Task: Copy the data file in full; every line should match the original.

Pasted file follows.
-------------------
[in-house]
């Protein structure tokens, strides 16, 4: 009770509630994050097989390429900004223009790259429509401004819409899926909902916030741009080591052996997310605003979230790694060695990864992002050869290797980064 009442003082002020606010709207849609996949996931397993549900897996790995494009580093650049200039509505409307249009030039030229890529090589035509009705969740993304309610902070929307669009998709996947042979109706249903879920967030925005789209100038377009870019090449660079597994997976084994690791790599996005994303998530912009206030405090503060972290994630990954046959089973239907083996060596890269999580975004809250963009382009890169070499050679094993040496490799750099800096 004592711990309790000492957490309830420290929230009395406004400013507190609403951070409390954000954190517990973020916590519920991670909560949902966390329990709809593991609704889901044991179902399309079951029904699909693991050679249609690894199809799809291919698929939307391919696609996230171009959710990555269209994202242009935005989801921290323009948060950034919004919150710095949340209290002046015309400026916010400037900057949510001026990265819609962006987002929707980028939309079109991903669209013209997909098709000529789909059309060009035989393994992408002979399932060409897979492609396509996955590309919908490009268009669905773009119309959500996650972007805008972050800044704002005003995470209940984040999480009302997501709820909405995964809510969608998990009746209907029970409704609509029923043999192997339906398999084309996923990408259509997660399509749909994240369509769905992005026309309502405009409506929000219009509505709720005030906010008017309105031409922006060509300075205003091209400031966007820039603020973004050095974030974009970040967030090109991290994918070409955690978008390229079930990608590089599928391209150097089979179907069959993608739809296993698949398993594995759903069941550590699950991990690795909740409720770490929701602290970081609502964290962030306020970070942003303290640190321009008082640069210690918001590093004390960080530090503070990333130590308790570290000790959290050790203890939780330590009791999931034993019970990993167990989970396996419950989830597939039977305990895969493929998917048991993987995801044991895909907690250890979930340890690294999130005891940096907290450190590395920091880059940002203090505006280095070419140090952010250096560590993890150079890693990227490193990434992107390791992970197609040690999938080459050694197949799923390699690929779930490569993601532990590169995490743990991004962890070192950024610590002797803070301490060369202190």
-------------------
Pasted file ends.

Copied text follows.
[in-house]
């Protein structure tokens, strides 16, 4: 009770509630994050097989390429900004223009790259429509401004819409899926909902916030741009080591052996997310605003979230790694060695990864992002050869290797980064 009442003082002020606010709207849609996949996931397993549900897996790995494009580093650049200039509505409307249009030039030229890529090589035509009705969740993304309610902070929307669009998709996947042979109706249903879920967030925005789209100038377009870019090449660079597994997976084994690791790599996005994303998530912009206030405090503060972290994630990954046959089973239907083996060596890269999580975004809250963009382009890169070499050679094993040496490799750099800096 004592711990309790000492957490309830420290929230009395406004400013507190609403951070409390954000954190517990973020916590519920991670909560949902966390329990709809593991609704889901044991179902399309079951029904699909693991050679249609690894199809799809291919698929939307391919696609996230171009959710990555269209994202242009935005989801921290323009948060950034919004919150710095949340209290002046015309400026916010400037900057949510001026990265819609962006987002929707980028939309079109991903669209013209997909098709000529789909059309060009035989393994992408002979399932060409897979492609396509996955590309919908490009268009669905773009119309959500996650972007805008972050800044704002005003995470209940984040999480009302997501709820909405995964809510969608998990009746209907029970409704609509029923043999192997339906398999084309996923990408259509997660399509749909994240369509769905992005026309309502405009409506929000219009509505709720005030906010008017309105031409922006060509300075205003091209400031966007820039603020973004050095974030974009970040967030090109991290994918070409955690978008390229079930990608590089599928391209150097089979179907069959993608739809296993698949398993594995759903069941550590699950991990690795909740409720770490929701602290970081609502964290962030306020970070942003303290640190321009008082640069210690918001590093004390960080530090503070990333130590308790570290000790959290050790203890939780330590009791999931034993019970990993167990989970396996419950989830597939039977305990895969493929998917048991993987995801044991895909907690250890979930340890690294999130005891940096907290450190590395920091880059940002203090505006280095070419140090952010250096560590993890150079890693990227490193990434992107390791992970197609040690999938080459050694197949799923390699690929779930490569993601532990590169995490743990991004962890070192950024610590002797803070301490060369202190």